Posts Tagged ‘Business Models

For website owners and advertisers, user intent matters. But those ever-desirable eyeballs may as well be attached to sticks for all we know about their owners much of the time. The feelings, the mood, the intent of site visitors is incredibly valuable  to understand, because knowing this and serving up an appropriate user experience enables happier, more satisfied individuals.

Yieldbot is a publisher-side analytics and targeting platform which “captures and organizes the realtime intent existing in web publishers and makes it available to advertisers so they can match offers and ads at the exact moment consumers are most open to receiving relevant marketing.”

In the presentation below, Yieldbot boasts goal conversion of 26% higher than Google paid search and 326% higher than organic Google search traffic, on a ‘Leading deal site for Moms’ for ads placed according to its ‘intent-based targeting.’ (You may also be interested in this Business Insider post which refers to Yieldbot as a solution for Yahoo.)

Eyeballs image from

“Movenbank just released its financial scoring system that allows users to monitor and understand their financial data in a whole new way. This innovative real-time financial credibility score combines data from shopping patterns, daily spending and social influence into a personalized ‘CREDscore.’ … As part of their services Movenbank will provide instant real-time feedback on spending, with personalized insights that affect behavior.

Nestor Bailley

Today I’ve been checking out Movenbank – in the context of social media data beginning to affect our financial statuses. The site / service is presented very much from the perspective that banks have been letting us down with the way they offer products and services, and make decisions about our credit scores, and loans, unfairly… taking this ‘out of our hands.’

Movenbank will, in contrast, develop a view of individuals based on personality, and behaviour, some of it determined by a ‘fun personality questionnaire that identifies your financial profile:’

It’s too early to judge Movenbank, and what overall, this financial services innovation will do for us. But I think it’s worth asking a few questions about the implications of tying up self-identified personality traits, social media data and shopping behaviour to our financial ‘CRED.’

How will it work? Will we get a better score from consistently buying sensible organic vegetables and pulses, rather than last minute flights to Biarritz or a gorgeous pair of Alexander McQueens? And why should we?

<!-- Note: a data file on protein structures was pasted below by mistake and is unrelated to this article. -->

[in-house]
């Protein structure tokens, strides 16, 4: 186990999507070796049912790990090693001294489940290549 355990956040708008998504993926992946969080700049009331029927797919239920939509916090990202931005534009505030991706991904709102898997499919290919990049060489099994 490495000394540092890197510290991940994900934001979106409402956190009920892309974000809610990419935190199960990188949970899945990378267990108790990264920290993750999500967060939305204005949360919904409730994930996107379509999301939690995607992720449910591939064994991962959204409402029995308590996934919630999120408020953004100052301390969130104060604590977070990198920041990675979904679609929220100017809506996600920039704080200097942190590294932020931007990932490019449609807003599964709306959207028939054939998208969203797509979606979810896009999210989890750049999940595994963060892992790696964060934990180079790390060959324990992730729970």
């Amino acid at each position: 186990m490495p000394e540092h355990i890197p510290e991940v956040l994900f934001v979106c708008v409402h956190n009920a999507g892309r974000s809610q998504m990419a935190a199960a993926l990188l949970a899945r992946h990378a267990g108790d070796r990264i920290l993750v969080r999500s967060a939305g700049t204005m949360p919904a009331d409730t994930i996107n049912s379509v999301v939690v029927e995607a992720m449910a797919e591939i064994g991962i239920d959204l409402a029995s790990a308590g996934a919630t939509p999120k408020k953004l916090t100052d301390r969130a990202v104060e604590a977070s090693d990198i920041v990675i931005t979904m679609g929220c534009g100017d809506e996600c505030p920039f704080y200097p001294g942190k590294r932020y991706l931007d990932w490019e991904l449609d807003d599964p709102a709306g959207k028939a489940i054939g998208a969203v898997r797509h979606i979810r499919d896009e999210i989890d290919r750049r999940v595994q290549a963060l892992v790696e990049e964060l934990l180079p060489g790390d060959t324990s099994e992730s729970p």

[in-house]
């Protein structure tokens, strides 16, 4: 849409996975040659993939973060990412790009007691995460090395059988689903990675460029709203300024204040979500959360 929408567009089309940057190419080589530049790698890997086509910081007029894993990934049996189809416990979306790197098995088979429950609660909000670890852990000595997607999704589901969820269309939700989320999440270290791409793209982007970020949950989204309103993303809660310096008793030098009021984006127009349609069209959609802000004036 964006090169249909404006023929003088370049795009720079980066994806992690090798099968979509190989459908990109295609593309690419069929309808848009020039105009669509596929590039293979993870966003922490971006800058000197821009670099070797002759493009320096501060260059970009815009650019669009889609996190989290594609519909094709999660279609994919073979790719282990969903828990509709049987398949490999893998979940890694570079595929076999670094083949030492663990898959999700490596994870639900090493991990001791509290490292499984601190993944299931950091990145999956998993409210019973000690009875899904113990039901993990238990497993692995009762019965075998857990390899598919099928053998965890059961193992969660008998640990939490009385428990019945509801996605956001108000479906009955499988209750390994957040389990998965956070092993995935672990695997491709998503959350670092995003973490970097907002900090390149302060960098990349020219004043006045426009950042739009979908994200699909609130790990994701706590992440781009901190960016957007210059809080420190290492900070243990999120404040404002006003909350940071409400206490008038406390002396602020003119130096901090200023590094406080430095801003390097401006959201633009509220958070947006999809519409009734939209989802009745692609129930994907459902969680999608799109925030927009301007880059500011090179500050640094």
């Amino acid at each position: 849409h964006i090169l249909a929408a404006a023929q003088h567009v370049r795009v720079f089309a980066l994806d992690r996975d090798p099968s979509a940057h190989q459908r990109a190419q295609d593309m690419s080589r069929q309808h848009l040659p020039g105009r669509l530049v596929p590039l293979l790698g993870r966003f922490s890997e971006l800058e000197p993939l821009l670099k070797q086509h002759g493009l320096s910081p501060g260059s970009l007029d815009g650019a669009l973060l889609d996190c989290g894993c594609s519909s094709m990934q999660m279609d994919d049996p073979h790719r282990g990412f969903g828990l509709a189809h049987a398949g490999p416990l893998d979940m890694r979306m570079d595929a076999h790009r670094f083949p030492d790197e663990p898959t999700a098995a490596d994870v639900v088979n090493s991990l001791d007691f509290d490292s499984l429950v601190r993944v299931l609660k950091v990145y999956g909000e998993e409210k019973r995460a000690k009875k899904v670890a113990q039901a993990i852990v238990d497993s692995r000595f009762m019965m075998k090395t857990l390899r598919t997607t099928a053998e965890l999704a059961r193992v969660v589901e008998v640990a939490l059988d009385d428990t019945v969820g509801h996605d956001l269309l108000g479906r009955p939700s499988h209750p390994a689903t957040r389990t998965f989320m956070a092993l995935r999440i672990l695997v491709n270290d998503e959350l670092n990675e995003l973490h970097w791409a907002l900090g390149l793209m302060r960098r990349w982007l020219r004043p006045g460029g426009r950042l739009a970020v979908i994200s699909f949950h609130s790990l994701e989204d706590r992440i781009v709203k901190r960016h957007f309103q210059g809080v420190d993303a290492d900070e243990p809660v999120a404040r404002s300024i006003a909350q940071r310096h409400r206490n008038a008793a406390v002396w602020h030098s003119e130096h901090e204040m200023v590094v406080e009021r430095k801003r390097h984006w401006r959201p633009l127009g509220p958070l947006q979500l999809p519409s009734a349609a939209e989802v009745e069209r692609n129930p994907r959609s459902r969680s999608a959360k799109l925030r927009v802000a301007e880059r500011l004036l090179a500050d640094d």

Alexander McQueen fall 2012 shoes

As I understand it credit scoring is determined by how much you have been earning, borrowing, and paying back. What do we really gain from adding social media and precise shopping activity into the mix? Will some with poor traditional credit scores be able to borrow more? Will some with good traditional credit scores, be marked down in CRED for a personality or behaviour that this new score deems dodgy in some way?

Seems to me many of our financial problems have been caused by too much credit, not too little… if this is another way of opening the gates for people deemed a ‘risk’ by other measures, to borrow… is it a step forward? And will it really be fairer for us to be financially scored on our Facebook likes, tweets, and late night impulse Amazon purchases? For our financial status to be based on what we buy, and who we are, or have constructed ourselves to be, as well as, or instead of, how much we spend, borrow and repay?

Vegetables image from Bread, Water, Salt, Oil

Bloggers and sites need revenue to survive… so sponsored content and links are a norm we have become used to. Most web users understand and appreciate its place to help support the content and engagement they love… they grasp that flexible online business models are integral to quality and innovation. But the key from a publisher’s perspective and any brand placing content – is disclosure. iVillage is currently doing this in a neat way on its home page – highlighting, and tactfully disclosing content on its site that provides a revenue stream via sponsorship:

For formal guidance on staying within the law when sponsoring content or bloggers online, follow the links below:

I, like many people, don’t have a problem with Pinterest making money off of user content. The links are modified seamlessly [via skimlinks] so it doesn’t affect the experience. Pinterest likely should disclose this practice to users even if they aren’t required to do so by law, if only to maintain trust with their users.

Do you care that Pinterest is modifying your pins? Do you think they should disclose it to users?

Josh Davis

“We could learn a lot from the music industry, and the rather terrible ways the music industry has tried to combat piracy”…. Rovio sees it as “futile” to pursue pirates through the courts, except in cases where it feels the products they are selling are harmful to the Angry Birds brand, or ripping off its fans. When that’s not the case, Rovio sees it as a way to attract more fans, even if it is not making money from the products. “Piracy may not be a bad thing: it can get us more business at the end of the day.”

Mikael Hed via  Stuart Dredge

Can P&G make money in places where people earn $2 a day? “Our innovation strategy is not just diluting the top-tier product for the lower-end consumer… You have to discretely innovate for every one of those consumers on that economic curve, and if you don’t do that, you’ll fail”

Robert McDonald, P&G’s CEO via  Jennifer Reingold

Disclosure: P&G is a client of mine at Porter Novelli

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